Justice Department sues Paul Manafort for nearly $3 million over alleged undeclared foreign income

Justice Department sues former Trump campaign chairman Paul Manafort nearly $3 million for allegedly failing to declare his financial interests in foreign bank accounts between 2013 and 2014.

The lawsuit claims that Manafort failed to complete the conventional “FBAR” reports required for all foreign bank balances over $10,000 per year, and his tax returns did not reflect the existence of the offshore accounts at Cyprus, Saint Vincent and the Grenadines, and the United Kingdom. The source of the undeclared income, according to the lawsuit, was Manafort’s consultancy work in Ukraine with known associates Richard Gates and Konstantin Kilimnik.

“He owes the United States $2,321,797 for the deliberate FBAR fine for 2013, plus interest and non-payment of the fine,” according to documents filed in federal court in Florida. Additionally, the documents allege he owes $300,000 for the FBAR voluntary penalty for 2014, plus interest and a penalty for default, for a total of $2,976,350.15.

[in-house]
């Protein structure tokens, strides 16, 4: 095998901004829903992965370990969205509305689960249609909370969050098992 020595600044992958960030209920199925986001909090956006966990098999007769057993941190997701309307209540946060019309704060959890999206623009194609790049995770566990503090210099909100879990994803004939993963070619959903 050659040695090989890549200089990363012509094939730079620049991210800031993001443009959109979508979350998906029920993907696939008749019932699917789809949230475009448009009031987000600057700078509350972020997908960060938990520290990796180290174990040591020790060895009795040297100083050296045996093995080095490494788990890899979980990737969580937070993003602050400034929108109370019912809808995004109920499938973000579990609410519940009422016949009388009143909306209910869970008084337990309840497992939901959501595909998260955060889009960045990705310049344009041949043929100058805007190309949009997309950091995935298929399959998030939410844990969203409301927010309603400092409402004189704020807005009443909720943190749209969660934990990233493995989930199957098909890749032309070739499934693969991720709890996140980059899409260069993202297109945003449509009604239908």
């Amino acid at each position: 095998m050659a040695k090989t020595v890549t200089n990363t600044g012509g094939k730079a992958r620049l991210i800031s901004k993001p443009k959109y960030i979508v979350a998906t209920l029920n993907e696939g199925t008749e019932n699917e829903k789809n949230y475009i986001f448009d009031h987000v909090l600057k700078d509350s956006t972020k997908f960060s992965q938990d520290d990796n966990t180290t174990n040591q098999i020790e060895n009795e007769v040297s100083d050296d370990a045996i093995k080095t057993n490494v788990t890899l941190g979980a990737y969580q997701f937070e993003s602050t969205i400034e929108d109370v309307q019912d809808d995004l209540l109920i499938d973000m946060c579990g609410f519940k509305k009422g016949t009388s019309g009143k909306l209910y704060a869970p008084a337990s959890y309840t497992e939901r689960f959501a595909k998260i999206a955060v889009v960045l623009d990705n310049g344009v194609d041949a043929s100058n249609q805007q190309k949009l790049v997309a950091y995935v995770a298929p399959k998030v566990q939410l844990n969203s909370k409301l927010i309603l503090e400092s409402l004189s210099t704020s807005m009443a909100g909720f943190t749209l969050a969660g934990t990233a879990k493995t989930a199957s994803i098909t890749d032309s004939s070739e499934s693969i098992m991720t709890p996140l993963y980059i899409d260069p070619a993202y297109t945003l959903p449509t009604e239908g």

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Former Trump campaign manager Paul Manafort arrives at the E. Barrett Prettyman U.S. Courthouse for a hearing on June 15, 2018 in Washington, DC.

According to court documents, a delegate from the Secretary of the Treasury fined Manafort for “deliberate failure” to pay the 2013 and 2014 FBARs in May 2020. On July 23, 2020, a delegate from the Secretary of the Treasury sent Manafort a notice assessment of the 2013 and 2014 FBAR penalties requested, according to court documents.

Manafort’s attorney, Jeffrey Neiman, said in a statement that “the civil lawsuit seeks a monetary judgment against Mr. Manafort for simply failing to complete a tax form.”

“Mr. Manafort knew the government was going to sue because he tried for months to resolve this civil case,” Neiman said. “Nevertheless, the government insisted on filing this complaint simply to embarrass Mr. Manafort.”

Manafort was found guilty of several financial crimes including tax and banking fraud and obstruction in 2018. He was later sentenced by two separate judges to more than seven years in prison, but the former President Donald Trump has forgiven him in December 2020.

Before the 2016 presidential election, Manafort served as Trump campaign chairman before eventually finding himself in the crosshairs of former special counsel Robert Mueller, whose office sued 2018 charges.

Despite Trump’s pardon, Thursday’s lawsuit argued that Manafort still owed the US government for alleged financial wrongdoing.

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